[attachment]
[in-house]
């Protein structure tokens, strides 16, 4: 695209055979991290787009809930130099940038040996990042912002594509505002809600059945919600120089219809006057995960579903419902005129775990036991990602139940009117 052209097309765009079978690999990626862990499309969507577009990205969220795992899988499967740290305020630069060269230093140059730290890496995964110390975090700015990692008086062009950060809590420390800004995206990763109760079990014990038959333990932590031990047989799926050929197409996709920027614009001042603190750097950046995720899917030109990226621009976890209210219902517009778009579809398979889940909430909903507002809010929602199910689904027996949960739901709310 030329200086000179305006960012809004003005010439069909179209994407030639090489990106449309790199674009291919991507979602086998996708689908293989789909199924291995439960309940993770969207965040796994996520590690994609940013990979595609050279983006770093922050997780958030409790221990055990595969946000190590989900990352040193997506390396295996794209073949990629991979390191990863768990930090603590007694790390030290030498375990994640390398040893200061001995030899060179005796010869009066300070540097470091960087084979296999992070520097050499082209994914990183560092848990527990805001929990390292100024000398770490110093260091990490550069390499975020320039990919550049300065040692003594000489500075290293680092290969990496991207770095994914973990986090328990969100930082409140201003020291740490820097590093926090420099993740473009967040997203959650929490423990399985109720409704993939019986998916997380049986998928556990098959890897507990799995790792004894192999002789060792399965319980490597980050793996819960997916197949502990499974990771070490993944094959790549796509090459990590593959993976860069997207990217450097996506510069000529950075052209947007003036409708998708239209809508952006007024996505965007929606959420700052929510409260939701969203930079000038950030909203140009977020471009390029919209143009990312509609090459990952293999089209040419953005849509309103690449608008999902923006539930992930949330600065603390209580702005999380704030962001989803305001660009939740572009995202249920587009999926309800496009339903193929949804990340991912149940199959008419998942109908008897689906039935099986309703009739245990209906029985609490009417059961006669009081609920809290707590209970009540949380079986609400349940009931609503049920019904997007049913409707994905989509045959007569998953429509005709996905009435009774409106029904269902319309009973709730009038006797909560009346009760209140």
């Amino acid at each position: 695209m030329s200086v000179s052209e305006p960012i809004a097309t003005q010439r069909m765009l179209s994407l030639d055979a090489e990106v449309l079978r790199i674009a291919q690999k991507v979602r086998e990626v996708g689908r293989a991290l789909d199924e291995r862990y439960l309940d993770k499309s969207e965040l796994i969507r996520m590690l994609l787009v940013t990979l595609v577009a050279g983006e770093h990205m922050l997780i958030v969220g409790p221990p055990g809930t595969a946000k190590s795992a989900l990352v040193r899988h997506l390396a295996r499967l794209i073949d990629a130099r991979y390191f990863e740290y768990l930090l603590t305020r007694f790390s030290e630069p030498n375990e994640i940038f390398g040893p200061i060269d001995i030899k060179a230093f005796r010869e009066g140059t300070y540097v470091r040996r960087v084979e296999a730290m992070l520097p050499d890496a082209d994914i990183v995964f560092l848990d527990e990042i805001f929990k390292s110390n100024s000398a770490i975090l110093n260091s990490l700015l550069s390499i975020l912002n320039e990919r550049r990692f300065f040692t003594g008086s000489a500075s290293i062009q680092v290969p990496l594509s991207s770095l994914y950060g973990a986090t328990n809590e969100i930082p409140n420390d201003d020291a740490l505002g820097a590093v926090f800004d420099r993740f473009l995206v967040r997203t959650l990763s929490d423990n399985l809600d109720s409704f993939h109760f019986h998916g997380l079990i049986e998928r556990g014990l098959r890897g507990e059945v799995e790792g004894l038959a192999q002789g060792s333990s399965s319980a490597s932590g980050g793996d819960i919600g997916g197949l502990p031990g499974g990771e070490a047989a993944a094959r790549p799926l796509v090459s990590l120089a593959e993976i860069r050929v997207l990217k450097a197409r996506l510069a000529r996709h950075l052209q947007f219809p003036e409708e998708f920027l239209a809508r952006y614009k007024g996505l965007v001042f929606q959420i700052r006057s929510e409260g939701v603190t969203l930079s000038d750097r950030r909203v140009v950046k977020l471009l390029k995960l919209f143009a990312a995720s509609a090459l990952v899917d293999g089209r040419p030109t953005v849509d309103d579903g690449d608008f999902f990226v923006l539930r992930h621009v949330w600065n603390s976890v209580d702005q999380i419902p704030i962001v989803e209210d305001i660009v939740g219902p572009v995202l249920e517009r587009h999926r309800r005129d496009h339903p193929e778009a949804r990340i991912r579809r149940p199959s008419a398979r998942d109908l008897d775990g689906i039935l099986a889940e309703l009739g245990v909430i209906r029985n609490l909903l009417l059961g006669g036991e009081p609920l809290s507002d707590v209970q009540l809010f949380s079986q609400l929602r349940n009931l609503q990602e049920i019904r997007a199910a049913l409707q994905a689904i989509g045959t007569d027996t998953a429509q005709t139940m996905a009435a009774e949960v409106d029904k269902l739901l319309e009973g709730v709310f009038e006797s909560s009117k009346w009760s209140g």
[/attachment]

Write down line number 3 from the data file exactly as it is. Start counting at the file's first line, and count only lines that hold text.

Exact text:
């Amino acid at each position: 695209m030329s200086v000179s052209e305006p960012i809004a097309t003005q010439r069909m765009l179209s994407l030639d055979a090489e990106v449309l079978r790199i674009a291919q690999k991507v979602r086998e990626v996708g689908r293989a991290l789909d199924e291995r862990y439960l309940d993770k499309s969207e965040l796994i969507r996520m590690l994609l787009v940013t990979l595609v577009a050279g983006e770093h990205m922050l997780i958030v969220g409790p221990p055990g809930t595969a946000k190590s795992a989900l990352v040193r899988h997506l390396a295996r499967l794209i073949d990629a130099r991979y390191f990863e740290y768990l930090l603590t305020r007694f790390s030290e630069p030498n375990e994640i940038f390398g040893p200061i060269d001995i030899k060179a230093f005796r010869e009066g140059t300070y540097v470091r040996r960087v084979e296999a730290m992070l520097p050499d890496a082209d994914i990183v995964f560092l848990d527990e990042i805001f929990k390292s110390n100024s000398a770490i975090l110093n260091s990490l700015l550069s390499i975020l912002n320039e990919r550049r990692f300065f040692t003594g008086s000489a500075s290293i062009q680092v290969p990496l594509s991207s770095l994914y950060g973990a986090t328990n809590e969100i930082p409140n420390d201003d020291a740490l505002g820097a590093v926090f800004d420099r993740f473009l995206v967040r997203t959650l990763s929490d423990n399985l809600d109720s409704f993939h109760f019986h998916g997380l079990i049986e998928r556990g014990l098959r890897g507990e059945v799995e790792g004894l038959a192999q002789g060792s333990s399965s319980a490597s932590g980050g793996d819960i919600g997916g197949l502990p031990g499974g990771e070490a047989a993944a094959r790549p799926l796509v090459s990590l120089a593959e993976i860069r050929v997207l990217k450097a197409r996506l510069a000529r996709h950075l052209q947007f219809p003036e409708e998708f920027l239209a809508r952006y614009k007024g996505l965007v001042f929606q959420i700052r006057s929510e409260g939701v603190t969203l930079s000038d750097r950030r909203v140009v950046k977020l471009l390029k995960l919209f143009a990312a995720s509609a090459l990952v899917d293999g089209r040419p030109t953005v849509d309103d579903g690449d608008f999902f990226v923006l539930r992930h621009v949330w600065n603390s976890v209580d702005q999380i419902p704030i962001v989803e209210d305001i660009v939740g219902p572009v995202l249920e517009r587009h999926r309800r005129d496009h339903p193929e778009a949804r990340i991912r579809r149940p199959s008419a398979r998942d109908l008897d775990g689906i039935l099986a889940e309703l009739g245990v909430i209906r029985n609490l909903l009417l059961g006669g036991e009081p609920l809290s507002d707590v209970q009540l809010f949380s079986q609400l929602r349940n009931l609503q990602e049920i019904r997007a199910a049913l409707q994905a689904i989509g045959t007569d027996t998953a429509q005709t139940m996905a009435a009774e949960v409106d029904k269902l739901l319309e009973g709730v709310f009038e006797s909560s009117k009346w009760s209140g």